Choosing the right irrigation flow meter
Measuring irrigation flow helps irrigators better manage and schedule irrigation. Measuring flow also is a tool for estimating irrigation water use. Here are 2 flow meter options, according to the Louisiana State University Research and Extension Ag Center.
Propeller flow meters
Propeller flow meters are the most common devices used for measuring water flow rate. A propeller flow meter measures the velocity inside a pipe and shows the flow rate reading on a dial. Each of these meters are designed for a specific pipe size and work best within particular ranges of flow. With adapters one flow meter can be used to measure several pipe sizes. Two main types of flow meters are saddle and flanged. Saddle are placed through a hole in an existing or specifically used pipe. Flanged flow meters are placed in between an existing flanged joint.
When excessive trash will be in the water, a small propeller can be installed. Due to their reduced accuracy, these smaller propellers should not be used for all applications. When meters will be used on more than one site, irrigators have found it convenient to couple them to a designated section of aluminum or PVC pipe.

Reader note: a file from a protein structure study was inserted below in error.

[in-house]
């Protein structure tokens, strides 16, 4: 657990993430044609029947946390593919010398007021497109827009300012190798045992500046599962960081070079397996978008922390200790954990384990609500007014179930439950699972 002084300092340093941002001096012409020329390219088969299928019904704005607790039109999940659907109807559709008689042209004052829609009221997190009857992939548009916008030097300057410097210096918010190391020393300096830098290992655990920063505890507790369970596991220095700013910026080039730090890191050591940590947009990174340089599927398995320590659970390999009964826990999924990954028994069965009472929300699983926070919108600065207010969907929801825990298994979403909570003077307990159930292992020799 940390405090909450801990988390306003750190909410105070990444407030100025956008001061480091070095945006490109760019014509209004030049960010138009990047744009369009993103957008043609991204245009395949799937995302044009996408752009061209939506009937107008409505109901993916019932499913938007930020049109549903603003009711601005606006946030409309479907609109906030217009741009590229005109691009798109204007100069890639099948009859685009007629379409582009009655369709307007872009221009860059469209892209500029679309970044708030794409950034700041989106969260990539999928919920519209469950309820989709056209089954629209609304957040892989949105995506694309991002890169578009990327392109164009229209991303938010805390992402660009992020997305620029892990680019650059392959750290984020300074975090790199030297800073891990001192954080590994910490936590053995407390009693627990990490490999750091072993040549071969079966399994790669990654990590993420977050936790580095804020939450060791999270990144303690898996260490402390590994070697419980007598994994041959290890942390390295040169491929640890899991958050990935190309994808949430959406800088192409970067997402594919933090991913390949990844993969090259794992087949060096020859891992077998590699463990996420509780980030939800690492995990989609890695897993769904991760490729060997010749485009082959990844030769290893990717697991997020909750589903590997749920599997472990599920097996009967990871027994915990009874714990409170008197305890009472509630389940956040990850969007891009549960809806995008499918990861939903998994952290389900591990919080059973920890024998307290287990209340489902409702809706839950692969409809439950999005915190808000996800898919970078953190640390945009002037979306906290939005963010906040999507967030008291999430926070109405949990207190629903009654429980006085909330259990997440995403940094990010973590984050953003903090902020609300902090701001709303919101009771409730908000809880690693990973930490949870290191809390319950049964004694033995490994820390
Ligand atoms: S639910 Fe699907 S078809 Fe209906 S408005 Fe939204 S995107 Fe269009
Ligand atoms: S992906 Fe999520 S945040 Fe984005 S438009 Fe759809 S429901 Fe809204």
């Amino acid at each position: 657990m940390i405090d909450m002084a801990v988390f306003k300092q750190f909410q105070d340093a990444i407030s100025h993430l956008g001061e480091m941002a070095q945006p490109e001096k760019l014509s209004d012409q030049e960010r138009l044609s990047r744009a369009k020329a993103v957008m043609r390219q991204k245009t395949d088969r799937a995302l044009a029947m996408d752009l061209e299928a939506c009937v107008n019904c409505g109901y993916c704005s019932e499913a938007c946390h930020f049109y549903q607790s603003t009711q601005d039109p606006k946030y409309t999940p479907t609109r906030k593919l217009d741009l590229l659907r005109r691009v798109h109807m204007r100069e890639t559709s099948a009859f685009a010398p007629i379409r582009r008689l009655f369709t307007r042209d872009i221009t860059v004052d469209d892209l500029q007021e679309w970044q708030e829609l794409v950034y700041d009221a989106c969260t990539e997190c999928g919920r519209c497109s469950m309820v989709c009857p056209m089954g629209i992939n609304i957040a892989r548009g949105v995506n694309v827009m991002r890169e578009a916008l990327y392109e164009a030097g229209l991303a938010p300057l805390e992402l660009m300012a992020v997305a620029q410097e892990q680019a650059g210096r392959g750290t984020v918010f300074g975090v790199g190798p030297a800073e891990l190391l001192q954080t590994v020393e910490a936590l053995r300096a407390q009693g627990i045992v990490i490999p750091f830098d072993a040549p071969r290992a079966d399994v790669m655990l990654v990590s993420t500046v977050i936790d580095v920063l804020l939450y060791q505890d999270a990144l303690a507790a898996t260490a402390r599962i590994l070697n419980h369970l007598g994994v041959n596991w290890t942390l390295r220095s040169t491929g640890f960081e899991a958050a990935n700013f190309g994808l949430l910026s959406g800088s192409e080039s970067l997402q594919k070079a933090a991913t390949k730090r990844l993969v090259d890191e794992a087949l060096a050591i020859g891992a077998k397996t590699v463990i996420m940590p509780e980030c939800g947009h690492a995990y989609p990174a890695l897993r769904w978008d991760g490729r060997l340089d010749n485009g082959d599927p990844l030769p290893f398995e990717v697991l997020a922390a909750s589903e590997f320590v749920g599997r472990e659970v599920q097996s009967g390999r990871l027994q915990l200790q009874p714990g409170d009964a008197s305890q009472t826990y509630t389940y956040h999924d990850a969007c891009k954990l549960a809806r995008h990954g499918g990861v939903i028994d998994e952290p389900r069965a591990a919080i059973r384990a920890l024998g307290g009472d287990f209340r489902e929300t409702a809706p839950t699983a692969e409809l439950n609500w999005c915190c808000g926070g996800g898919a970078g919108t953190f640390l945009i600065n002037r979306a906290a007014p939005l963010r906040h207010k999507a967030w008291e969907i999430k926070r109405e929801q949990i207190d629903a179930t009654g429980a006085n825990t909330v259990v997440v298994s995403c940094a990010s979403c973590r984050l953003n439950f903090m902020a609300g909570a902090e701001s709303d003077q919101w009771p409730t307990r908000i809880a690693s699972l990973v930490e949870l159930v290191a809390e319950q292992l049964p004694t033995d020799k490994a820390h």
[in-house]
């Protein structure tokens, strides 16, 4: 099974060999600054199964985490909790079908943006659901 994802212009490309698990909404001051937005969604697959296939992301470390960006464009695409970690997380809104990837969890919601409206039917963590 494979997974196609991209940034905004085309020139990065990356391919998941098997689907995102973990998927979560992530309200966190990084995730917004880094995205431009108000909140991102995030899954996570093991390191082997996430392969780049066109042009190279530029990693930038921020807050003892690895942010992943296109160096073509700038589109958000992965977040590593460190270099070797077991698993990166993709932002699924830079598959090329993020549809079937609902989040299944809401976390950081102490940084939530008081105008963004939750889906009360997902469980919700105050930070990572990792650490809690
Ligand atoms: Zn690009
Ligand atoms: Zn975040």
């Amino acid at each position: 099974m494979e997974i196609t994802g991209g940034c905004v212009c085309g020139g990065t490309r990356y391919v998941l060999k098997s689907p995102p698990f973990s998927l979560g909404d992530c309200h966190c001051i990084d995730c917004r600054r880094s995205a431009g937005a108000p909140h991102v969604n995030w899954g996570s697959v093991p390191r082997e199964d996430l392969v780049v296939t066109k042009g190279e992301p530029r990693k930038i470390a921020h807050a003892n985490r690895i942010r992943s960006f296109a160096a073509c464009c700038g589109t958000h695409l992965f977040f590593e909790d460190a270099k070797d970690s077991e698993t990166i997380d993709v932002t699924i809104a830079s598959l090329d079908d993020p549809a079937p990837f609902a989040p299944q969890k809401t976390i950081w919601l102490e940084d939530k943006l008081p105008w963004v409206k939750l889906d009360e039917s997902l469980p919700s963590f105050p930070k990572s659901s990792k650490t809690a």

Portable ultrasonic flow meters
A relatively new alternative is the ultrasonic flow meter. The USFM is a non-invasive device that can be used to measure both flow rate and volume. Clamp-on transducers eliminate in-line installation, allowing one meter tobe used at many locations. Exterior installation eliminates pressure losses and prevents leaking that can be associated with in-line meter installations. The popularity of ultrasonic flow meters is due in large part to their portability and ease of use; they can be installed almost anywhere. Due to their high cost (~$3,000 - $5,000), however, the use of USFMs will likely be limited to irrigation professionals, technical assistance providers or irrigators who manage several pumping units and/or farms.
The transmission, or transit-time, ultrasonic flow meter operates on the principle of phase shift. Two transducers act alternately as transmitter and receiver as two paths of sonic beams travel back and forth across the pipe. One beam travels downstream while the other moves upstream. The motion of the fluid causes a frequency shift in both waves. This shift is related to the velocity of the fluid. Research has shown that, when installed properly, USFM accuracy ranges from +/- 1 to +/- 5 percent of full scale.